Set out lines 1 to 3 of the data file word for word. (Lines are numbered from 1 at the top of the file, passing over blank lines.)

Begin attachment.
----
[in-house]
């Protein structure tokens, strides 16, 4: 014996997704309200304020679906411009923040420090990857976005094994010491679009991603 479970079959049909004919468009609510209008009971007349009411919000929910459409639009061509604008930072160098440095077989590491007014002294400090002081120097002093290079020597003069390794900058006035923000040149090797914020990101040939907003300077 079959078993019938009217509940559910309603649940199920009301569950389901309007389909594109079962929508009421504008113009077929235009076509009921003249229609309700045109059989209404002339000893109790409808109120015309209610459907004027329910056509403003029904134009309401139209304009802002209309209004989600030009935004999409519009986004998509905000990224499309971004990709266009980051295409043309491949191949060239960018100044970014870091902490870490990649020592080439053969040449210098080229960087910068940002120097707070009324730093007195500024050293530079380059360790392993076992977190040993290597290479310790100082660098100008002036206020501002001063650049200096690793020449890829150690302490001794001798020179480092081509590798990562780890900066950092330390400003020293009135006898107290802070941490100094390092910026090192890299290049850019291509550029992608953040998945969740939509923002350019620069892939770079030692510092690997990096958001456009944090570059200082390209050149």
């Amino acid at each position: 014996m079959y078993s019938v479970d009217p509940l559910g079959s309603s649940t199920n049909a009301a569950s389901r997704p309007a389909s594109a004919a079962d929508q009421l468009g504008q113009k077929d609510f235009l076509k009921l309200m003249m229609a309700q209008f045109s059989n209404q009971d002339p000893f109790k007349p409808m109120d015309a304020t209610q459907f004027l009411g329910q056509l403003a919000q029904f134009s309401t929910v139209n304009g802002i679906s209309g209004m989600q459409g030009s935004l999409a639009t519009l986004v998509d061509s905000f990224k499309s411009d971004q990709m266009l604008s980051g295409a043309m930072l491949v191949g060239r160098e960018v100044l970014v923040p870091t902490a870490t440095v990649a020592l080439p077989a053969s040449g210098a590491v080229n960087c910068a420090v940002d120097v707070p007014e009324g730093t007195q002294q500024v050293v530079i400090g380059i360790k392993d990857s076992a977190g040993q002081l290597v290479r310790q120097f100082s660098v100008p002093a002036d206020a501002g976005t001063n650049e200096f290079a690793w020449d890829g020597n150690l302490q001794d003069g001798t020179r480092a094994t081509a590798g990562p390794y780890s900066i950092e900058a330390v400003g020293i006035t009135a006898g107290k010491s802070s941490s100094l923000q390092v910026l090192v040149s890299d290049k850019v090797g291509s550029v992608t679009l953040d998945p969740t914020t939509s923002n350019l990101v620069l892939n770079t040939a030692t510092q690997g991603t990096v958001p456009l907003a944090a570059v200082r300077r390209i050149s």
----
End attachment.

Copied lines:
[in-house]
């Protein structure tokens, strides 16, 4: 014996997704309200304020679906411009923040420090990857976005094994010491679009991603 479970079959049909004919468009609510209008009971007349009411919000929910459409639009061509604008930072160098440095077989590491007014002294400090002081120097002093290079020597003069390794900058006035923000040149090797914020990101040939907003300077 079959078993019938009217509940559910309603649940199920009301569950389901309007389909594109079962929508009421504008113009077929235009076509009921003249229609309700045109059989209404002339000893109790409808109120015309209610459907004027329910056509403003029904134009309401139209304009802002209309209004989600030009935004999409519009986004998509905000990224499309971004990709266009980051295409043309491949191949060239960018100044970014870091902490870490990649020592080439053969040449210098080229960087910068940002120097707070009324730093007195500024050293530079380059360790392993076992977190040993290597290479310790100082660098100008002036206020501002001063650049200096690793020449890829150690302490001794001798020179480092081509590798990562780890900066950092330390400003020293009135006898107290802070941490100094390092910026090192890299290049850019291509550029992608953040998945969740939509923002350019620069892939770079030692510092690997990096958001456009944090570059200082390209050149």
């Amino acid at each position: 014996m079959y078993s019938v479970d009217p509940l559910g079959s309603s649940t199920n049909a009301a569950s389901r997704p309007a389909s594109a004919a079962d929508q009421l468009g504008q113009k077929d609510f235009l076509k009921l309200m003249m229609a309700q209008f045109s059989n209404q009971d002339p000893f109790k007349p409808m109120d015309a304020t209610q459907f004027l009411g329910q056509l403003a919000q029904f134009s309401t929910v139209n304009g802002i679906s209309g209004m989600q459409g030009s935004l999409a639009t519009l986004v998509d061509s905000f990224k499309s411009d971004q990709m266009l604008s980051g295409a043309m930072l491949v191949g060239r160098e960018v100044l970014v923040p870091t902490a870490t440095v990649a020592l080439p077989a053969s040449g210098a590491v080229n960087c910068a420090v940002d120097v707070p007014e009324g730093t007195q002294q500024v050293v530079i400090g380059i360790k392993d990857s076992a977190g040993q002081l290597v290479r310790q120097f100082s660098v100008p002093a002036d206020a501002g976005t001063n650049e200096f290079a690793w020449d890829g020597n150690l302490q001794d003069g001798t020179r480092a094994t081509a590798g990562p390794y780890s900066i950092e900058a330390v400003g020293i006035t009135a006898g107290k010491s802070s941490s100094l923000q390092v910026l090192v040149s890299d290049k850019v090797g291509s550029v992608t679009l953040d998945p969740t914020t939509s923002n350019l990101v620069l892939n770079t040939a030692t510092q690997g991603t990096v958001p456009l907003a944090a570059v200082r300077r390209i050149s």